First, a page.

There's a little issue with the

try:
   import ..
except:
   ..

solution. In my case one of the python modules called python-nmap, but you import it with import nmap and as you see the names mismatch. Therefore the test with the above solution returns a False result, and it also imports the module on hit, but maybe no need to use a lot of memory for a simple test/check.

I also found that

import pip
installed_packages = pip.get_installed_distributions()

installed_packages will have only the packages has been installed with pip. On my system pip freeze returns over 40 python modules, while installed_packages has only 1, the one I installed manually (python-nmap).

Another solution below that I know it may not relevant to the question, but I think it's a good practice to keep the test function separate from the one that performs the install it might be useful for some.

The solution that worked for me. It based on this answer How to check if a python module exists without importing it

from imp import find_module

def checkPythonmod(mod):
    try:
        op = find_module(mod)
        return True
    except ImportError:
        return False

NOTE: this solution can't find the module by the name python-nmap too, I have to use nmap instead (easy to live with) but in this case the module won't be loaded to the memory whatsoever.

1

You can use this:

class myError(exception):
 pass # Or do some thing like this.
try:
 import mymodule
except ImportError as e:
 raise myError("error was occurred")
1
  • Unless you have a file with the same name. – Sapphire_Brick Dec 13 '20 at 23:45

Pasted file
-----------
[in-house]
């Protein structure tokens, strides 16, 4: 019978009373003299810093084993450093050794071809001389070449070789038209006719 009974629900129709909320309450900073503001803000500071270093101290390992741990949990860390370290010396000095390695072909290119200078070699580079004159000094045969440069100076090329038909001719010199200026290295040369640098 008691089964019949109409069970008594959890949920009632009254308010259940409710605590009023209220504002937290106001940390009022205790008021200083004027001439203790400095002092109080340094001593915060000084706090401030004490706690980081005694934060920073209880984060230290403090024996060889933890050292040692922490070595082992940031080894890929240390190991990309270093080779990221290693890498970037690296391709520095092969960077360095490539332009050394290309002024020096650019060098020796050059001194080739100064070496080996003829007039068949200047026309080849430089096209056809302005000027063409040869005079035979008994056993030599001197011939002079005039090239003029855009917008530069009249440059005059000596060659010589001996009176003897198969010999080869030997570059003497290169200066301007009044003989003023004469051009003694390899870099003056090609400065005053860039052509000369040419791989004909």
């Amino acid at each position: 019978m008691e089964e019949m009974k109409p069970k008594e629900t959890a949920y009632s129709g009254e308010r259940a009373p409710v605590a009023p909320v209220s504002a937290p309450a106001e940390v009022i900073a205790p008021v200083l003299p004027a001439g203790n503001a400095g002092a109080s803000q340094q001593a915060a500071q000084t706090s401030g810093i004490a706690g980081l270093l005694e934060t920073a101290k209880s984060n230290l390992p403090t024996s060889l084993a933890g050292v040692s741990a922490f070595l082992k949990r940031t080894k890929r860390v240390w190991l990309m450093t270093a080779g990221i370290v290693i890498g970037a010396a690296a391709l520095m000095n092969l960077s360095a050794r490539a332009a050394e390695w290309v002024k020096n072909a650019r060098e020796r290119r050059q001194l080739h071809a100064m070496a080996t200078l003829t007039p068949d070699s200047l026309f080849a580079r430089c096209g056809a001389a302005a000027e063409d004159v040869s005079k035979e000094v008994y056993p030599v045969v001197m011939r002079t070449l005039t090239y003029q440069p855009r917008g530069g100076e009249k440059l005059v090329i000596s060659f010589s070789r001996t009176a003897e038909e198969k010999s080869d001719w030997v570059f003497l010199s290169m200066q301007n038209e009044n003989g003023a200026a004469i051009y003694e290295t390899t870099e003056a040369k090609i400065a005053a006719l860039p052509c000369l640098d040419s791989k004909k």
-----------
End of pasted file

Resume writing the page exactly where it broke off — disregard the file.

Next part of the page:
1
if pip list | grep -q \^'PACKAGENAME\s'
  # installed ...
else
  # not installed ...
fi
0

If you'd like your script to install missing packages and continue, you could do something like this (on example of 'krbV' module in 'python-krbV' package):

import pip
import sys

for m, pkg in [('krbV', 'python-krbV')]:
    try:
        setattr(sys.modules[__name__], m, __import__(m))
    except ImportError:
        pip.main(['install', pkg])
        setattr(sys.modules[__name__], m, __import__(m))
0

A quick way is to use python command line tool. Simply type import <your module name> You see an error if module is missing.

$ python
Python 2.7.6 (default, Jun 22 2015, 17:58:13) 
>>> import sys
>>> import jocker
Traceback (most recent call last):
  File "<stdin>", line 1, in <module>
ImportError: No module named jocker
$
0

Hmmm ... the closest I saw to a convenient answer was using the command line to try the import. But I prefer to even avoid that.

How about 'pip freeze | grep pkgname'? I tried it and it works well. It also shows you the version it has and whether it is installed under version control (install) or editable (develop).

0

I would like to comment to @ice.nicer reply but I cannot, so ... My observations is that packages with dashes are saved with underscores, not only with dots as pointed out by @dwich comment

For example, you do pip3 install sphinx-rtd-theme, but:

  • importlib.util.find_spec(sphinx_rtd_theme) returns an Object
  • importlib.util.find_spec(sphinx-rtd-theme) returns None
  • importlib.util.find_spec(sphinx.rtd.theme) raises ModuleNotFoundError

Moreover, some names are totally changed. For example, you do pip3 install pyyaml but it is saved simply as yaml

I am using python3.8

-1

Go option #2. If ImportError is thrown, then the package is not installed (or not in sys.path).

-1

Is there any chance to use the snippets given below? When I run this code, it returns "module pandas is not installed"

a = "pandas"

try:
    import a
    print("module ",a," is installed")
except ModuleNotFoundError:
    print("module ",a," is not installed")

But when I run the code given below:

try:
    import pandas
    print("module is installed")
except ModuleNotFoundError:
    print("module is not installed")

It returns "module pandas is installed".

What is the difference between them?

1
  • Create your own question instead of asking in an answer to another question. But as an answer, in the first one, when you do import a, you are literally looking for a module called 'a'. It's not using your variable. If you want to use variable package names, you'll need to use libraries like importlib.import_module() or something similar. – Heather Sawatsky Apr 7 at 14:08